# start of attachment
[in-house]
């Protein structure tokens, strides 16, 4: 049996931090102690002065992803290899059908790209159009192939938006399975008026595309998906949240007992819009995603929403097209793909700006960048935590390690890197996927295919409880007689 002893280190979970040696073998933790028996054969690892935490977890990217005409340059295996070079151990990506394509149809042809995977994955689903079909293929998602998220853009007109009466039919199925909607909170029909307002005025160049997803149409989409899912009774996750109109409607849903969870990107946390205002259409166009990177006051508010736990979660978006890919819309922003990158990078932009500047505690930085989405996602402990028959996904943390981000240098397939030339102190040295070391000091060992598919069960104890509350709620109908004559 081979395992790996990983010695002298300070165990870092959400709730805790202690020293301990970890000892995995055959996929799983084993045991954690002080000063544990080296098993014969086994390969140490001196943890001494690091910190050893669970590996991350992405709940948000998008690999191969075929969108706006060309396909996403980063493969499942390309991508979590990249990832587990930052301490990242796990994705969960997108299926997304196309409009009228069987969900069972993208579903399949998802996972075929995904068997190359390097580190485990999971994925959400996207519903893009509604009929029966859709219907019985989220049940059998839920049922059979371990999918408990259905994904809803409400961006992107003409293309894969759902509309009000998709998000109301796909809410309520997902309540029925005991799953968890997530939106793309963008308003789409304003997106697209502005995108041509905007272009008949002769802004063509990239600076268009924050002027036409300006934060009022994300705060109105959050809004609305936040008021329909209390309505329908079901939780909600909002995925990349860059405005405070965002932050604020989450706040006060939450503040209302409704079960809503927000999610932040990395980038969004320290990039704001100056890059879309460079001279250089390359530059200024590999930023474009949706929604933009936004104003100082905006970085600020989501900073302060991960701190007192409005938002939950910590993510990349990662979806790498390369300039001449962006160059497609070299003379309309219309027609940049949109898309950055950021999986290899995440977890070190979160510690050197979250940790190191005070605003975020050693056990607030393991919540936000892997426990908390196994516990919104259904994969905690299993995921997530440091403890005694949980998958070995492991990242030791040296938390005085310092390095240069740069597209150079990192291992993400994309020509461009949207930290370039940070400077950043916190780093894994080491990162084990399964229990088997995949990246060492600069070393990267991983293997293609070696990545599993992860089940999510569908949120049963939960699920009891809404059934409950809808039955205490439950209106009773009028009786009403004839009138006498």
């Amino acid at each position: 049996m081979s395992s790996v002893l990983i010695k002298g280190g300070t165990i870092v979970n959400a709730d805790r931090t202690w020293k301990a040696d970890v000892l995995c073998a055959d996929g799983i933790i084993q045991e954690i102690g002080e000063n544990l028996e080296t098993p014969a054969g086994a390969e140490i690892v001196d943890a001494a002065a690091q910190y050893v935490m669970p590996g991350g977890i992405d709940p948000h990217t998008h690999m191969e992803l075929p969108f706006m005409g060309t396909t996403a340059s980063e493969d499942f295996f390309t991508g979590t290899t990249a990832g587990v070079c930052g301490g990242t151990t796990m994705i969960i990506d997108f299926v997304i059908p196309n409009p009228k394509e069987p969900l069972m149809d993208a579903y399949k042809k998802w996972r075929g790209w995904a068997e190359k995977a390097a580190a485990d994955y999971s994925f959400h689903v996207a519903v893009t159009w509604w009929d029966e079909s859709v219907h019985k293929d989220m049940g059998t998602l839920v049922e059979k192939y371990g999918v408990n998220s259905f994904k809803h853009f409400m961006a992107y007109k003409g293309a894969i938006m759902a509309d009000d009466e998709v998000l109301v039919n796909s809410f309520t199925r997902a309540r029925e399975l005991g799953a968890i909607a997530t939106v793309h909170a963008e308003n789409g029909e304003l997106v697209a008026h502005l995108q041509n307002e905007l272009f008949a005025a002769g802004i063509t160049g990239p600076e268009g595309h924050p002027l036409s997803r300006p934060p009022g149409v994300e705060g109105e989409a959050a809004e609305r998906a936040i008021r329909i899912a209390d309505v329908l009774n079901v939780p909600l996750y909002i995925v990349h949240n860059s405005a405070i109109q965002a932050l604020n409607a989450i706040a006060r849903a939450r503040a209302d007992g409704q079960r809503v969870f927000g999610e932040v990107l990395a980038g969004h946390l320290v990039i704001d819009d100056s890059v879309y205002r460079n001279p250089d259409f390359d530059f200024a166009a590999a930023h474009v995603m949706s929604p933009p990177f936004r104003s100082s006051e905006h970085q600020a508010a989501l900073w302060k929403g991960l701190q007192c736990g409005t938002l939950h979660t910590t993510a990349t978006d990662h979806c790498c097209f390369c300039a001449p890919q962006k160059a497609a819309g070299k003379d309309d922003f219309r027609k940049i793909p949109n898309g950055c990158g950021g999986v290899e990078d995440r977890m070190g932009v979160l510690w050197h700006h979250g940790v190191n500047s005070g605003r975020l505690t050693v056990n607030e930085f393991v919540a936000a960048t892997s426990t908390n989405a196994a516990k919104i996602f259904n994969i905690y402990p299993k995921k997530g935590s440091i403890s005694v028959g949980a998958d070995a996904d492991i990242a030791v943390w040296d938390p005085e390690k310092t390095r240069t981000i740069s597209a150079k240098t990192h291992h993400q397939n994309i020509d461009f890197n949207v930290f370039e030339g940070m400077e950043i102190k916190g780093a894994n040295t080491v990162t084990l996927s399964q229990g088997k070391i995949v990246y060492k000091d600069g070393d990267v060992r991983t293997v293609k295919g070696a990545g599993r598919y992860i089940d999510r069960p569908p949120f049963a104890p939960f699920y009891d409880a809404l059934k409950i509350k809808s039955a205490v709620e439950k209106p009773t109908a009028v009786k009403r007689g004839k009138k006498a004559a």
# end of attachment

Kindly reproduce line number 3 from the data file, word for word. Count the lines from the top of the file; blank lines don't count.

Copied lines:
């Amino acid at each position: 049996m081979s395992s790996v002893l990983i010695k002298g280190g300070t165990i870092v979970n959400a709730d805790r931090t202690w020293k301990a040696d970890v000892l995995c073998a055959d996929g799983i933790i084993q045991e954690i102690g002080e000063n544990l028996e080296t098993p014969a054969g086994a390969e140490i690892v001196d943890a001494a002065a690091q910190y050893v935490m669970p590996g991350g977890i992405d709940p948000h990217t998008h690999m191969e992803l075929p969108f706006m005409g060309t396909t996403a340059s980063e493969d499942f295996f390309t991508g979590t290899t990249a990832g587990v070079c930052g301490g990242t151990t796990m994705i969960i990506d997108f299926v997304i059908p196309n409009p009228k394509e069987p969900l069972m149809d993208a579903y399949k042809k998802w996972r075929g790209w995904a068997e190359k995977a390097a580190a485990d994955y999971s994925f959400h689903v996207a519903v893009t159009w509604w009929d029966e079909s859709v219907h019985k293929d989220m049940g059998t998602l839920v049922e059979k192939y371990g999918v408990n998220s259905f994904k809803h853009f409400m961006a992107y007109k003409g293309a894969i938006m759902a509309d009000d009466e998709v998000l109301v039919n796909s809410f309520t199925r997902a309540r029925e399975l005991g799953a968890i909607a997530t939106v793309h909170a963008e308003n789409g029909e304003l997106v697209a008026h502005l995108q041509n307002e905007l272009f008949a005025a002769g802004i063509t160049g990239p600076e268009g595309h924050p002027l036409s997803r300006p934060p009022g149409v994300e705060g109105e989409a959050a809004e609305r998906a936040i008021r329909i899912a209390d309505v329908l009774n079901v939780p909600l996750y909002i995925v990349h949240n860059s405005a405070i109109q965002a932050l604020n409607a989450i706040a006060r849903a939450r503040a209302d007992g409704q079960r809503v969870f927000g999610e932040v990107l990395a980038g969004h946390l320290v990039i704001d819009d100056s890059v879309y205002r460079n001279p250089d259409f390359d530059f200024a166009a590999a930023h474009v995603m949706s929604p933009p990177f936004r104003s100082s006051e905006h970085q600020a508010a989501l900073w302060k929403g991960l701190q007192c736990g409005t938002l939950h979660t910590t993510a990349t978006d990662h979806c790498c097209f390369c300039a001449p890919q962006k160059a497609a819309g070299k003379d309309d922003f219309r027609k940049i793909p949109n898309g950055c990158g950021g999986v290899e990078d995440r977890m070190g932009v979160l510690w050197h700006h979250g940790v190191n500047s005070g605003r975020l505690t050693v056990n607030e930085f393991v919540a936000a960048t892997s426990t908390n989405a196994a516990k919104i996602f259904n994969i905690y402990p299993k995921k997530g935590s440091i403890s005694v028959g949980a998958d070995a996904d492991i990242a030791v943390w040296d938390p005085e390690k310092t390095r240069t981000i740069s597209a150079k240098t990192h291992h993400q397939n994309i020509d461009f890197n949207v930290f370039e030339g940070m400077e950043i102190k916190g780093a894994n040295t080491v990162t084990l996927s399964q229990g088997k070391i995949v990246y060492k000091d600069g070393d990267v060992r991983t293997v293609k295919g070696a990545g599993r598919y992860i089940d999510r069960p569908p949120f049963a104890p939960f699920y009891d409880a809404l059934k409950i509350k809808s039955a205490v709620e439950k209106p009773t109908a009028v009786k009403r007689g004839k009138k006498a004559a």